This budget seeks authority to extend 504 Refinance lending. 504 Refi helps entrepreneurs unlock equity they already own in their businesses. Restructuring a loan under 504 Refi means better rates on long-term debt, allowing owners to use their equity to create jobs and grow.

504 Refi supported $5.5 billion in lending over two years when it was originally authorized, but it expired at the end of FY12.  This is a zero subsidy request. The tremendous benefits of reinstating this program would come at zero subsidy cost to the taxpayers.

Each year, more than 250,000 service members transition out of the armed forces.  Our Boots to Business program allows them to continue to serve their country as job creators.  In fact, on my very first day at the SBA this week, I met with a group of these heroes who’ve started their own businesses.

We’re requesting $7 million to meet the Department of Defense’s request to train transitioning service members at more than 200 installations worldwide.  We’re also making it easier for veterans to access capital by reducing or eliminating their fees on certain SBA loans.

This budget will help SBA get more loans into the hands of entrepreneurs from diverse backgrounds. Toward that end, the SBA is once again setting fees to zero to encourage our lending partners to approve more 7(a) loans under $150,000.

We’re also investing more in our Native American programs, working in 84 communities across America to facilitate new business opportunities for this underserved population. Through our 8(a) program, we helped Native entrepreneurs and tribal businesses secure more than $10 billion in government contracts in FY12.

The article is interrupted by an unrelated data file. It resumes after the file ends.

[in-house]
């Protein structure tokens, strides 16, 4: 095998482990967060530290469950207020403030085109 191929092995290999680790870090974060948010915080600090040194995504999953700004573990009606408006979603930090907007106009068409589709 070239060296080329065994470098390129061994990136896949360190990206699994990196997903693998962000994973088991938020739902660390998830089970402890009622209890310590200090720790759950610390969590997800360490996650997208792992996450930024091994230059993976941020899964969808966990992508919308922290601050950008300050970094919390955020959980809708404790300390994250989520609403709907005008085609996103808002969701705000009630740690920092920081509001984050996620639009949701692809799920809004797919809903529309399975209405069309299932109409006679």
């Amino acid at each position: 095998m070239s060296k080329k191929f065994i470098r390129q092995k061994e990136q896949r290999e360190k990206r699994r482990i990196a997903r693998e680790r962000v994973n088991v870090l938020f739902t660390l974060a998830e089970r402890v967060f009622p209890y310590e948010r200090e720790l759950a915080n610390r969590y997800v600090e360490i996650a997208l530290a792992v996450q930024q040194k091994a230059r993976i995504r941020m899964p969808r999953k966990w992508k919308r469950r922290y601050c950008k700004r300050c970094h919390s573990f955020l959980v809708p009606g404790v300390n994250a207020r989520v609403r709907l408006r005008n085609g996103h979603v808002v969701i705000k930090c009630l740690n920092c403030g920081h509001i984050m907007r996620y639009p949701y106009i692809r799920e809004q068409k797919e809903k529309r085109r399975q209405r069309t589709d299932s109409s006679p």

Finally, the SBA continues to focus on rooting out waste, fraud, and abuse in our contracting and lending programs.

Since 2008, SBA has suspended and debarred more companies and individuals for abusing SBA programs than in the previous 10 years combined.  I have a zero-tolerance policy for these abuses and am committed to ensuring that federal dollars go to deserving small businesses that play by the rules.

At the same time, we’ve tightened our belts within our own operations. The SBA is saving $600,000 in rent by moving our D.C. office into our SBA national headquarters. We’ve reduced our fleet management expenses by more than 9 percent through reductions in our fleet. We’ve invested in new equipment that will save us a half-million dollars in copying expenses over the next five years. And we’ve reduced SBA travel by 25 percent over FY12 levels.

In closing, I would like to share something Federal Reserve Chair Janet Yellen said last Thursday when she addressed small business leaders from all 50 states during National Small Business Week: “America has come a long way since the dark days of the financial crisis, and small businesses deserve a considerable share of the credit for the investment and hiring that have brought that progress. Although we have come far, it is also true that we have further to go to achieve a healthy economy, and I am certain that small businesses will continue to play a critical role in reaching that objective.”

Our FY15 budget ensures that America's small business have the resources, tools and training to realize their potential and strengthen our economy. With that, I want to thank this committee for its leadership and support of small businesses, and I am happy to take your questions.